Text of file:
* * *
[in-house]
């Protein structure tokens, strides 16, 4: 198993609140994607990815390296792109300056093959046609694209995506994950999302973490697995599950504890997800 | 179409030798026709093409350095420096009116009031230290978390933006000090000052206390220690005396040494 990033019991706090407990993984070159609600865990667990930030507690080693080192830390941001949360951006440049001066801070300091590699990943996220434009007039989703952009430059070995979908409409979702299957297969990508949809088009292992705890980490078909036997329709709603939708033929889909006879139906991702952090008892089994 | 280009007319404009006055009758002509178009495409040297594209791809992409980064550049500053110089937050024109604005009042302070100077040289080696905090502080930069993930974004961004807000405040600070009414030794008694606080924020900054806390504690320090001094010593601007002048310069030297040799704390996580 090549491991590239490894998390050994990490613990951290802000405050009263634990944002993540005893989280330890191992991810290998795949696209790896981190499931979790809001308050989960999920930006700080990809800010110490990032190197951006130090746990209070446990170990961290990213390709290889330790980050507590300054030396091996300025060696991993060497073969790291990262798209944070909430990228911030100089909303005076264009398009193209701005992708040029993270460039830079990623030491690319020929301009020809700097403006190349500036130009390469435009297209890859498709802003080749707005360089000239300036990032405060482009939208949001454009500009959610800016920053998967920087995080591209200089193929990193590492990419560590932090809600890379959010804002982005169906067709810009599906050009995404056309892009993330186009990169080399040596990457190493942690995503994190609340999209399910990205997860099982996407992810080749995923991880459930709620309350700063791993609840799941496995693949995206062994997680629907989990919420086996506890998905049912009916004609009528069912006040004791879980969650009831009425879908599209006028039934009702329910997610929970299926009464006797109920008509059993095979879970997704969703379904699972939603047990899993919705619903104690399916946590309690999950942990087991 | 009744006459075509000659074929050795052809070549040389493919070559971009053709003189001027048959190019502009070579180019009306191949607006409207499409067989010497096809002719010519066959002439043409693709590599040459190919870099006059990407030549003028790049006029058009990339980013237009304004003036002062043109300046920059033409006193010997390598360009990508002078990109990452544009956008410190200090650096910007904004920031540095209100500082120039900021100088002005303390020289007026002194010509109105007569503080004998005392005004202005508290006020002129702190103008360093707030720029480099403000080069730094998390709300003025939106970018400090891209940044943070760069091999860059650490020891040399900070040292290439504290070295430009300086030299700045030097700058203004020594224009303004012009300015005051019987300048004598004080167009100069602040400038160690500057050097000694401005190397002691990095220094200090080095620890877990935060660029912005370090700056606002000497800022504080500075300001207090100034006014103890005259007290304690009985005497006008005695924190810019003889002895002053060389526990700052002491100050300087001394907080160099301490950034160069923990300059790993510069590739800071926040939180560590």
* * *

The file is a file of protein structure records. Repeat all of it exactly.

[in-house]
């Protein structure tokens, strides 16, 4: 198993609140994607990815390296792109300056093959046609694209995506994950999302973490697995599950504890997800 | 179409030798026709093409350095420096009116009031230290978390933006000090000052206390220690005396040494 990033019991706090407990993984070159609600865990667990930030507690080693080192830390941001949360951006440049001066801070300091590699990943996220434009007039989703952009430059070995979908409409979702299957297969990508949809088009292992705890980490078909036997329709709603939708033929889909006879139906991702952090008892089994 | 280009007319404009006055009758002509178009495409040297594209791809992409980064550049500053110089937050024109604005009042302070100077040289080696905090502080930069993930974004961004807000405040600070009414030794008694606080924020900054806390504690320090001094010593601007002048310069030297040799704390996580 090549491991590239490894998390050994990490613990951290802000405050009263634990944002993540005893989280330890191992991810290998795949696209790896981190499931979790809001308050989960999920930006700080990809800010110490990032190197951006130090746990209070446990170990961290990213390709290889330790980050507590300054030396091996300025060696991993060497073969790291990262798209944070909430990228911030100089909303005076264009398009193209701005992708040029993270460039830079990623030491690319020929301009020809700097403006190349500036130009390469435009297209890859498709802003080749707005360089000239300036990032405060482009939208949001454009500009959610800016920053998967920087995080591209200089193929990193590492990419560590932090809600890379959010804002982005169906067709810009599906050009995404056309892009993330186009990169080399040596990457190493942690995503994190609340999209399910990205997860099982996407992810080749995923991880459930709620309350700063791993609840799941496995693949995206062994997680629907989990919420086996506890998905049912009916004609009528069912006040004791879980969650009831009425879908599209006028039934009702329910997610929970299926009464006797109920008509059993095979879970997704969703379904699972939603047990899993919705619903104690399916946590309690999950942990087991 | 009744006459075509000659074929050795052809070549040389493919070559971009053709003189001027048959190019502009070579180019009306191949607006409207499409067989010497096809002719010519066959002439043409693709590599040459190919870099006059990407030549003028790049006029058009990339980013237009304004003036002062043109300046920059033409006193010997390598360009990508002078990109990452544009956008410190200090650096910007904004920031540095209100500082120039900021100088002005303390020289007026002194010509109105007569503080004998005392005004202005508290006020002129702190103008360093707030720029480099403000080069730094998390709300003025939106970018400090891209940044943070760069091999860059650490020891040399900070040292290439504290070295430009300086030299700045030097700058203004020594224009303004012009300015005051019987300048004598004080167009100069602040400038160690500057050097000694401005190397002691990095220094200090080095620890877990935060660029912005370090700056606002000497800022504080500075300001207090100034006014103890005259007290304690009985005497006008005695924190810019003889002895002053060389526990700052002491100050300087001394907080160099301490950034160069923990300059790993510069590739800071926040939180560590």